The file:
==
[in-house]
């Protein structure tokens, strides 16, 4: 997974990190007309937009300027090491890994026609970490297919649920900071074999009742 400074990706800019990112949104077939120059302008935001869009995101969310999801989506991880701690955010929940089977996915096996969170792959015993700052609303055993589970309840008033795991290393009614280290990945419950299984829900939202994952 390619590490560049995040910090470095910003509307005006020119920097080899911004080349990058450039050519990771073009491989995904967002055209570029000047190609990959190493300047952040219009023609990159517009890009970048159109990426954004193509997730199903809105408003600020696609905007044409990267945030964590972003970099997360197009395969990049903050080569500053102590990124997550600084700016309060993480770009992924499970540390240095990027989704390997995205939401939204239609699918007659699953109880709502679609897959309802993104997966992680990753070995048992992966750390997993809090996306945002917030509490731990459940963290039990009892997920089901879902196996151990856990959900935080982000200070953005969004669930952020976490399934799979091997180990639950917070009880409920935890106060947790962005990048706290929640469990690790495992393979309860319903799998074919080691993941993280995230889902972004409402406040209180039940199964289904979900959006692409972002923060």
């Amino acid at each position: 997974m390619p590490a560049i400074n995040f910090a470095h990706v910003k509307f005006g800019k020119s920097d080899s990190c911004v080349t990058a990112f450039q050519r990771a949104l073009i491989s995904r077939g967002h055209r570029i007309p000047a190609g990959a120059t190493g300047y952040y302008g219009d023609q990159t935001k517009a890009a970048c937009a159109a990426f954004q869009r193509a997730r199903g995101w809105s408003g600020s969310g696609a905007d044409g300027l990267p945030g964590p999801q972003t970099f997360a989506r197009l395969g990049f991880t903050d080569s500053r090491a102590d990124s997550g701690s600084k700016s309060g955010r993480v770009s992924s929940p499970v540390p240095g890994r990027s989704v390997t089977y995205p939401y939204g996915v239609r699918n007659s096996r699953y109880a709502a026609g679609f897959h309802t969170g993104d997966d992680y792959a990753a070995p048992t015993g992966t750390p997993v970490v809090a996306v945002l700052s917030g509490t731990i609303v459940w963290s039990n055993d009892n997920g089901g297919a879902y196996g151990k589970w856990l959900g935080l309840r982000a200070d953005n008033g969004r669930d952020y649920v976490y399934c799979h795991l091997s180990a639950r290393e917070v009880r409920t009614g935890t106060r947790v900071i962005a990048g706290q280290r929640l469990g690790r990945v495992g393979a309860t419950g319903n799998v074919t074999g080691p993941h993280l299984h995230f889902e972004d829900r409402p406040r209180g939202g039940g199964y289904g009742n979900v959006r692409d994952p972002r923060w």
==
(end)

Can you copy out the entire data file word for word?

[in-house]
């Protein structure tokens, strides 16, 4: 997974990190007309937009300027090491890994026609970490297919649920900071074999009742 400074990706800019990112949104077939120059302008935001869009995101969310999801989506991880701690955010929940089977996915096996969170792959015993700052609303055993589970309840008033795991290393009614280290990945419950299984829900939202994952 390619590490560049995040910090470095910003509307005006020119920097080899911004080349990058450039050519990771073009491989995904967002055209570029000047190609990959190493300047952040219009023609990159517009890009970048159109990426954004193509997730199903809105408003600020696609905007044409990267945030964590972003970099997360197009395969990049903050080569500053102590990124997550600084700016309060993480770009992924499970540390240095990027989704390997995205939401939204239609699918007659699953109880709502679609897959309802993104997966992680990753070995048992992966750390997993809090996306945002917030509490731990459940963290039990009892997920089901879902196996151990856990959900935080982000200070953005969004669930952020976490399934799979091997180990639950917070009880409920935890106060947790962005990048706290929640469990690790495992393979309860319903799998074919080691993941993280995230889902972004409402406040209180039940199964289904979900959006692409972002923060």
């Amino acid at each position: 997974m390619p590490a560049i400074n995040f910090a470095h990706v910003k509307f005006g800019k020119s920097d080899s990190c911004v080349t990058a990112f450039q050519r990771a949104l073009i491989s995904r077939g967002h055209r570029i007309p000047a190609g990959a120059t190493g300047y952040y302008g219009d023609q990159t935001k517009a890009a970048c937009a159109a990426f954004q869009r193509a997730r199903g995101w809105s408003g600020s969310g696609a905007d044409g300027l990267p945030g964590p999801q972003t970099f997360a989506r197009l395969g990049f991880t903050d080569s500053r090491a102590d990124s997550g701690s600084k700016s309060g955010r993480v770009s992924s929940p499970v540390p240095g890994r990027s989704v390997t089977y995205p939401y939204g996915v239609r699918n007659s096996r699953y109880a709502a026609g679609f897959h309802t969170g993104d997966d992680y792959a990753a070995p048992t015993g992966t750390p997993v970490v809090a996306v945002l700052s917030g509490t731990i609303v459940w963290s039990n055993d009892n997920g089901g297919a879902y196996g151990k589970w856990l959900g935080l309840r982000a200070d953005n008033g969004r669930d952020y649920v976490y399934c799979h795991l091997s180990a639950r290393e917070v009880r409920t009614g935890t106060r947790v900071i962005a990048g706290q280290r929640l469990g690790r990945v495992g393979a309860t419950g319903n799998v074919t074999g080691p993941h993280l299984h995230f889902e972004d829900r409402p406040r209180g939202g039940g199964y289904g009742n979900v959006r692409d994952p972002r923060w």